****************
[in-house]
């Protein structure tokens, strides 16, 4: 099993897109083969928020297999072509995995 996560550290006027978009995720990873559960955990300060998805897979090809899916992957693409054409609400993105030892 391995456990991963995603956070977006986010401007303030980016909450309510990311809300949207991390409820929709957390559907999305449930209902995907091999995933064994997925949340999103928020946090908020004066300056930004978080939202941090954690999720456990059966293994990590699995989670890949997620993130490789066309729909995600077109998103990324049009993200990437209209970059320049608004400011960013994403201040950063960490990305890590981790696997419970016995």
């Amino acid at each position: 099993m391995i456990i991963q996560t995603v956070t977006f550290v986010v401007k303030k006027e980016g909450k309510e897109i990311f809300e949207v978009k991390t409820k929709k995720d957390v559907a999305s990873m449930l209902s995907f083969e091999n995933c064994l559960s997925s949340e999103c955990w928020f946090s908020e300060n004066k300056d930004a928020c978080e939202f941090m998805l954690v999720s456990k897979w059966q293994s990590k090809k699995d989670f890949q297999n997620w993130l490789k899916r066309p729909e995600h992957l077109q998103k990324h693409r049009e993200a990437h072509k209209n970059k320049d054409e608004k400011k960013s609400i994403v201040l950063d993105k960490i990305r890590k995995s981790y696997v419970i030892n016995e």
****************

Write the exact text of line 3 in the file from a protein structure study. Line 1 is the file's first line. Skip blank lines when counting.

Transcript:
């Amino acid at each position: 099993m391995i456990i991963q996560t995603v956070t977006f550290v986010v401007k303030k006027e980016g909450k309510e897109i990311f809300e949207v978009k991390t409820k929709k995720d957390v559907a999305s990873m449930l209902s995907f083969e091999n995933c064994l559960s997925s949340e999103c955990w928020f946090s908020e300060n004066k300056d930004a928020c978080e939202f941090m998805l954690v999720s456990k897979w059966q293994s990590k090809k699995d989670f890949q297999n997620w993130l490789k899916r066309p729909e995600h992957l077109q998103k990324h693409r049009e993200a990437h072509k209209n970059k320049d054409e608004k400011k960013s609400i994403v201040l950063d993105k960490i990305r890590k995995s981790y696997v419970i030892n016995e």